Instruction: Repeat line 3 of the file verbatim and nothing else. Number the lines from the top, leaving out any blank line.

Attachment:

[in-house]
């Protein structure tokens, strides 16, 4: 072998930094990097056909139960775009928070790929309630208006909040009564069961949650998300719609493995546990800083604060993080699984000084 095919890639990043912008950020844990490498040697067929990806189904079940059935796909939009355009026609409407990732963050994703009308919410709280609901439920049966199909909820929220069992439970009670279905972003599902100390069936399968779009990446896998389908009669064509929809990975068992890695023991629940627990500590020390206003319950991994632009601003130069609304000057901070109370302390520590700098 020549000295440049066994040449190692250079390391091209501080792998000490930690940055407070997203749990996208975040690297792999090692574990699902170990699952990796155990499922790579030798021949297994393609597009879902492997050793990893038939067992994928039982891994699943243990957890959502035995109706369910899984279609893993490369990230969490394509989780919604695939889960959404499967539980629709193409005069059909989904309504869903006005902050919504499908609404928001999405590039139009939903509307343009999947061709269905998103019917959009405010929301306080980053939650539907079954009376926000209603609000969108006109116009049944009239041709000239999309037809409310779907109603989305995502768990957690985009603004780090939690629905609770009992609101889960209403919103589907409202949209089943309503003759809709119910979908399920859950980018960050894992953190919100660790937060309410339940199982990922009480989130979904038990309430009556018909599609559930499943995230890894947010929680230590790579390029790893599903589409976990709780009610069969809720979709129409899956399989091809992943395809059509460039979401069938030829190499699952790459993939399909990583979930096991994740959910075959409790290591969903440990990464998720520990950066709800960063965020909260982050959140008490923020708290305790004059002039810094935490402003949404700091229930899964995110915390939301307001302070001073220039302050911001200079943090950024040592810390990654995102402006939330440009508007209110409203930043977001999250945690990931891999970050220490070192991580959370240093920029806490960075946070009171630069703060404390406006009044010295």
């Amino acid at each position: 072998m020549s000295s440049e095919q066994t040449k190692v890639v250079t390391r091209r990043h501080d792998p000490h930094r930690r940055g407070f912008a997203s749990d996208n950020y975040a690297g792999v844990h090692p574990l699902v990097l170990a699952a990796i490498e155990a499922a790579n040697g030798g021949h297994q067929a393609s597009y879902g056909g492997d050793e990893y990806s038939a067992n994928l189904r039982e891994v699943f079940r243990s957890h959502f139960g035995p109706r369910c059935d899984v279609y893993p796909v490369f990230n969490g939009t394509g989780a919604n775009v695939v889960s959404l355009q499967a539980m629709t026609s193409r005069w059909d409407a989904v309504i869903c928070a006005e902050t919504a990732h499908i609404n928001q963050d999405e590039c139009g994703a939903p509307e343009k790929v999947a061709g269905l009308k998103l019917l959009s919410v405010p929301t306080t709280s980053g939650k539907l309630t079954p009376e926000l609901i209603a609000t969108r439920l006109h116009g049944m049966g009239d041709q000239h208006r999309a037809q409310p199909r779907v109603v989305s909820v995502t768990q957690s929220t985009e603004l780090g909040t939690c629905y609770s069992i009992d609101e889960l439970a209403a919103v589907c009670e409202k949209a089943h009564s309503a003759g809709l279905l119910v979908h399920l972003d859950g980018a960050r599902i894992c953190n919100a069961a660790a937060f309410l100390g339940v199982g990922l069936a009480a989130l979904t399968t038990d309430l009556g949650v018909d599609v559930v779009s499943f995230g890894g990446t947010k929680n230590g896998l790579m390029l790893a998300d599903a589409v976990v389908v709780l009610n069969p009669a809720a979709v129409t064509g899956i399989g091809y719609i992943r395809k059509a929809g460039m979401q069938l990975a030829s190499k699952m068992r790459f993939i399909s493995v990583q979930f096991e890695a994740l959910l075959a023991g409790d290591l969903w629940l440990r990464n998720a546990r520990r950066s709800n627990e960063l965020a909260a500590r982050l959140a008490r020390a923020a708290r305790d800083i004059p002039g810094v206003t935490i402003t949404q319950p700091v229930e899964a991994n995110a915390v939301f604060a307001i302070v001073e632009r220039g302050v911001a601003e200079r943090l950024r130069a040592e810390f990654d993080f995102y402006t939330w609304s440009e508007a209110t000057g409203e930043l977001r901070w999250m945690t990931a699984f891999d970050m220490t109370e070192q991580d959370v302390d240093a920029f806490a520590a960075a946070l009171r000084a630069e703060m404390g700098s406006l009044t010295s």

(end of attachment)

């Amino acid at each position: 072998m020549s000295s440049e095919q066994t040449k190692v890639v250079t390391r091209r990043h501080d792998p000490h930094r930690r940055g407070f912008a997203s749990d996208n950020y975040a690297g792999v844990h090692p574990l699902v990097l170990a699952a990796i490498e155990a499922a790579n040697g030798g021949h297994q067929a393609s597009y879902g056909g492997d050793e990893y990806s038939a067992n994928l189904r039982e891994v699943f079940r243990s957890h959502f139960g035995p109706r369910c059935d899984v279609y893993p796909v490369f990230n969490g939009t394509g989780a919604n775009v695939v889960s959404l355009q499967a539980m629709t026609s193409r005069w059909d409407a989904v309504i869903c928070a006005e902050t919504a990732h499908i609404n928001q963050d999405e590039c139009g994703a939903p509307e343009k790929v999947a061709g269905l009308k998103l019917l959009s919410v405010p929301t306080t709280s980053g939650k539907l309630t079954p009376e926000l609901i209603a609000t969108r439920l006109h116009g049944m049966g009239d041709q000239h208006r999309a037809q409310p199909r779907v109603v989305s909820v995502t768990q957690s929220t985009e603004l780090g909040t939690c629905y609770s069992i009992d609101e889960l439970a209403a919103v589907c009670e409202k949209a089943h009564s309503a003759g809709l279905l119910v979908h399920l972003d859950g980018a960050r599902i894992c953190n919100a069961a660790a937060f309410l100390g339940v199982g990922l069936a009480a989130l979904t399968t038990d309430l009556g949650v018909d599609v559930v779009s499943f995230g890894g990446t947010k929680n230590g896998l790579m390029l790893a998300d599903a589409v976990v389908v709780l009610n069969p009669a809720a979709v129409t064509g899956i399989g091809y719609i992943r395809k059509a929809g460039m979401q069938l990975a030829s190499k699952m068992r790459f993939i399909s493995v990583q979930f096991e890695a994740l959910l075959a023991g409790d290591l969903w629940l440990r990464n998720a546990r520990r950066s709800n627990e960063l965020a909260a500590r982050l959140a008490r020390a923020a708290r305790d800083i004059p002039g810094v206003t935490i402003t949404q319950p700091v229930e899964a991994n995110a915390v939301f604060a307001i302070v001073e632009r220039g302050v911001a601003e200079r943090l950024r130069a040592e810390f990654d993080f995102y402006t939330w609304s440009e508007a209110t000057g409203e930043l977001r901070w999250m945690t990931a699984f891999d970050m220490t109370e070192q991580d959370v302390d240093a920029f806490a520590a960075a946070l009171r000084a630069e703060m404390g700098s406006l009044t010295s």